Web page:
Orbital ATK Cygnus OA-5 SS Alan Pointdexter finished its mission in dense layers of atmosphere on November 27. It has spent in space 40 days since reaching orbit on atop of Antares 230 on October 17.
It was successful month in space for SS Alan Pointdexter. In spite of fact of delivering over 2300 kg of supplies for crew of International Space Station, Cygnus served as usual for getting rid off of all unwanted equipment and trash. After undocking from Unity nadir docking port and release from Canadarm2 grab on November 22, spacecraft entered into last phase of OA-5 mission – performing experiments and deploying Cubesat satellites using NanoRacks deployment device.
First phase of last mission of Cygnus was initialization of SAFFIRE-II experiment shortly after leaving International Space Station. It is basically hermetically closed environment filled with flammable materials and oxygen; SAFFIRE-II in spite of its not spectacular look is important step in improving knowledge on dynamic and behaviour of flames in low gravity conditions. Improving our knowledge on physics of flames in low gravity will help in creating more safety space vehicles in future and develop new fire-extinguishing systems for currently used vehicles. This time experiment was focused on nine samples of different materials (with the following dimensions: 5 cm x 30 cm) ignited with steel wire using electricity; experiment was designed to test how low gravity conditions change flammability limits in Maximum Oxygen Concentration (21%, just as inside ISS). SAFFIRE-II was carried out in conditions simulating configuration described in NASA-STD-6001 Test 1. Just as its predecessor onboard of Cygnus OA-6 earlier this year, SAFFIRE-II was conducted after reaching safe distance from ISS to prevent any damage for the Station in case of potential failure of steel container containing flammable material and explosion of spacecraft. It was started at 18:30 UTC on November 22 and was recorded with cameras, microphones and number of sensors installed around container inside Cygnus. Data collected during experiment were transmitted to Earth during following days and until November 25 Cygnus remained on 413.6 km x 422.5 km orbit (five kilometers above ISS). To meet demands of the next point of its mission, Cygnus have been waiting until Friday 25, when it initiated two burns of its BE-4 engine to increase orbit from 417.7 km (final orbit before burn was already circular) to 502.6 km x 511.2 km. First pair of LEMUR-2 satellites (Sokolsky and Xioaqing) was deployed at 21:05 UTC and next pair separated already on Saturday (Anubhavthakur and Wingo) at 01:05 UTC.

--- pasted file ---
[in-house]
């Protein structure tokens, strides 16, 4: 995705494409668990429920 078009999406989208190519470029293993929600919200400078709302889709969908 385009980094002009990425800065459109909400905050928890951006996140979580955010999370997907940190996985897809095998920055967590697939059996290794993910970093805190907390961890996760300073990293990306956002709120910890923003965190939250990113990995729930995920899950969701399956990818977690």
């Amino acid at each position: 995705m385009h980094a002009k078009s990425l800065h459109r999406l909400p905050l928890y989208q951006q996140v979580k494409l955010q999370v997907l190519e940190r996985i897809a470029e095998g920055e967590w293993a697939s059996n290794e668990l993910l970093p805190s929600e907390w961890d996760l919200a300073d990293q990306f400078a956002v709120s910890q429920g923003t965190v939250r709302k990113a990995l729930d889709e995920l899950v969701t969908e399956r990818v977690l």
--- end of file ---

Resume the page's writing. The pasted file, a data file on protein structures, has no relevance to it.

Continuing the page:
This was last part of the OA-5 mission. On Sunday, Cygnus started its main engine once again to reduce speed with two burns. It entered into dense upper layers of atmosphere of Earth around 23:36 UTC on November 27, 2016 over South Pacific.